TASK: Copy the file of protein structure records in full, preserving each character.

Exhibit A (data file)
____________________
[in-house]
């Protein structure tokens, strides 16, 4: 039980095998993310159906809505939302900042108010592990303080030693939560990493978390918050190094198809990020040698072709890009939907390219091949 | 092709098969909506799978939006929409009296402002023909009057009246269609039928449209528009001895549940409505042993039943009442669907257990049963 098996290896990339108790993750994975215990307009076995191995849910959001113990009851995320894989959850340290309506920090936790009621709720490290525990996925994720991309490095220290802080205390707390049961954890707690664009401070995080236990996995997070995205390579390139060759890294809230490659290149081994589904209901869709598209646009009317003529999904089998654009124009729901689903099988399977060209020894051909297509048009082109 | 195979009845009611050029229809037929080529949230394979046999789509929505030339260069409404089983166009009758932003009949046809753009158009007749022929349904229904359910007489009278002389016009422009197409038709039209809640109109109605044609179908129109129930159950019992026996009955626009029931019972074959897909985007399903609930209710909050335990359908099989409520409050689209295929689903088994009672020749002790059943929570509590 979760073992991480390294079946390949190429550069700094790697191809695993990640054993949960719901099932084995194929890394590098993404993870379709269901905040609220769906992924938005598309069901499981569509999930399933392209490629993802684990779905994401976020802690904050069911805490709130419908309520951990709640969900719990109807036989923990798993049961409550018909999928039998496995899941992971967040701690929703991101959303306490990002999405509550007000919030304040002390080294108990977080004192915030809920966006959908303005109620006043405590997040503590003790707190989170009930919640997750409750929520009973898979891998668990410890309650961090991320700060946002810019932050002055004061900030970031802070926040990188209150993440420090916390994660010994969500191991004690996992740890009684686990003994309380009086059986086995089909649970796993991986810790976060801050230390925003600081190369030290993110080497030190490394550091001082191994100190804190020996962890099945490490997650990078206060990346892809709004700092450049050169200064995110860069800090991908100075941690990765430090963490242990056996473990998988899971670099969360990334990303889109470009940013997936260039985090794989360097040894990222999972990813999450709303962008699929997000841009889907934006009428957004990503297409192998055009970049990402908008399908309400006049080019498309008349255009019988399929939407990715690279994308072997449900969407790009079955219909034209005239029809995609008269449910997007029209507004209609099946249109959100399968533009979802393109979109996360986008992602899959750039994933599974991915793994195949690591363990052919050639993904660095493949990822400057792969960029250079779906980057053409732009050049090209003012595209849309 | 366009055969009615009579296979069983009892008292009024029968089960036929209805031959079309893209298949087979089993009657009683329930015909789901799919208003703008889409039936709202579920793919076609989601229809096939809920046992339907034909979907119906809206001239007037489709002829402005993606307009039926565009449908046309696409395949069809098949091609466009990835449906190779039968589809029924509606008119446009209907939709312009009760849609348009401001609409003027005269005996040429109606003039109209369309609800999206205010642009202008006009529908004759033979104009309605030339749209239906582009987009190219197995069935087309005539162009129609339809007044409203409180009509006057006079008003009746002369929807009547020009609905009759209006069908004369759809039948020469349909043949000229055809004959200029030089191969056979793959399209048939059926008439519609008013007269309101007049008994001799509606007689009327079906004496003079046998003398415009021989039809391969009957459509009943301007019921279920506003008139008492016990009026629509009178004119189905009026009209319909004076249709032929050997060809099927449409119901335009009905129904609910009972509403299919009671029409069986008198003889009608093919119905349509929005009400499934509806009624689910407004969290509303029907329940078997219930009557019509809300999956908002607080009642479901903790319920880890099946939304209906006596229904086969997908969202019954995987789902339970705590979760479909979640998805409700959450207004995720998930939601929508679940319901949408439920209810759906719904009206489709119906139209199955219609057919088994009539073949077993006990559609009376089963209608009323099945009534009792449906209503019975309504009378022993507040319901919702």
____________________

[in-house]
């Protein structure tokens, strides 16, 4: 039980095998993310159906809505939302900042108010592990303080030693939560990493978390918050190094198809990020040698072709890009939907390219091949 | 092709098969909506799978939006929409009296402002023909009057009246269609039928449209528009001895549940409505042993039943009442669907257990049963 098996290896990339108790993750994975215990307009076995191995849910959001113990009851995320894989959850340290309506920090936790009621709720490290525990996925994720991309490095220290802080205390707390049961954890707690664009401070995080236990996995997070995205390579390139060759890294809230490659290149081994589904209901869709598209646009009317003529999904089998654009124009729901689903099988399977060209020894051909297509048009082109 | 195979009845009611050029229809037929080529949230394979046999789509929505030339260069409404089983166009009758932003009949046809753009158009007749022929349904229904359910007489009278002389016009422009197409038709039209809640109109109605044609179908129109129930159950019992026996009955626009029931019972074959897909985007399903609930209710909050335990359908099989409520409050689209295929689903088994009672020749002790059943929570509590 979760073992991480390294079946390949190429550069700094790697191809695993990640054993949960719901099932084995194929890394590098993404993870379709269901905040609220769906992924938005598309069901499981569509999930399933392209490629993802684990779905994401976020802690904050069911805490709130419908309520951990709640969900719990109807036989923990798993049961409550018909999928039998496995899941992971967040701690929703991101959303306490990002999405509550007000919030304040002390080294108990977080004192915030809920966006959908303005109620006043405590997040503590003790707190989170009930919640997750409750929520009973898979891998668990410890309650961090991320700060946002810019932050002055004061900030970031802070926040990188209150993440420090916390994660010994969500191991004690996992740890009684686990003994309380009086059986086995089909649970796993991986810790976060801050230390925003600081190369030290993110080497030190490394550091001082191994100190804190020996962890099945490490997650990078206060990346892809709004700092450049050169200064995110860069800090991908100075941690990765430090963490242990056996473990998988899971670099969360990334990303889109470009940013997936260039985090794989360097040894990222999972990813999450709303962008699929997000841009889907934006009428957004990503297409192998055009970049990402908008399908309400006049080019498309008349255009019988399929939407990715690279994308072997449900969407790009079955219909034209005239029809995609008269449910997007029209507004209609099946249109959100399968533009979802393109979109996360986008992602899959750039994933599974991915793994195949690591363990052919050639993904660095493949990822400057792969960029250079779906980057053409732009050049090209003012595209849309 | 366009055969009615009579296979069983009892008292009024029968089960036929209805031959079309893209298949087979089993009657009683329930015909789901799919208003703008889409039936709202579920793919076609989601229809096939809920046992339907034909979907119906809206001239007037489709002829402005993606307009039926565009449908046309696409395949069809098949091609466009990835449906190779039968589809029924509606008119446009209907939709312009009760849609348009401001609409003027005269005996040429109606003039109209369309609800999206205010642009202008006009529908004759033979104009309605030339749209239906582009987009190219197995069935087309005539162009129609339809007044409203409180009509006057006079008003009746002369929807009547020009609905009759209006069908004369759809039948020469349909043949000229055809004959200029030089191969056979793959399209048939059926008439519609008013007269309101007049008994001799509606007689009327079906004496003079046998003398415009021989039809391969009957459509009943301007019921279920506003008139008492016990009026629509009178004119189905009026009209319909004076249709032929050997060809099927449409119901335009009905129904609910009972509403299919009671029409069986008198003889009608093919119905349509929005009400499934509806009624689910407004969290509303029907329940078997219930009557019509809300999956908002607080009642479901903790319920880890099946939304209906006596229904086969997908969202019954995987789902339970705590979760479909979640998805409700959450207004995720998930939601929508679940319901949408439920209810759906719904009206489709119906139209199955219609057919088994009539073949077993006990559609009376089963209608009323099945009534009792449906209503019975309504009378022993507040319901919702």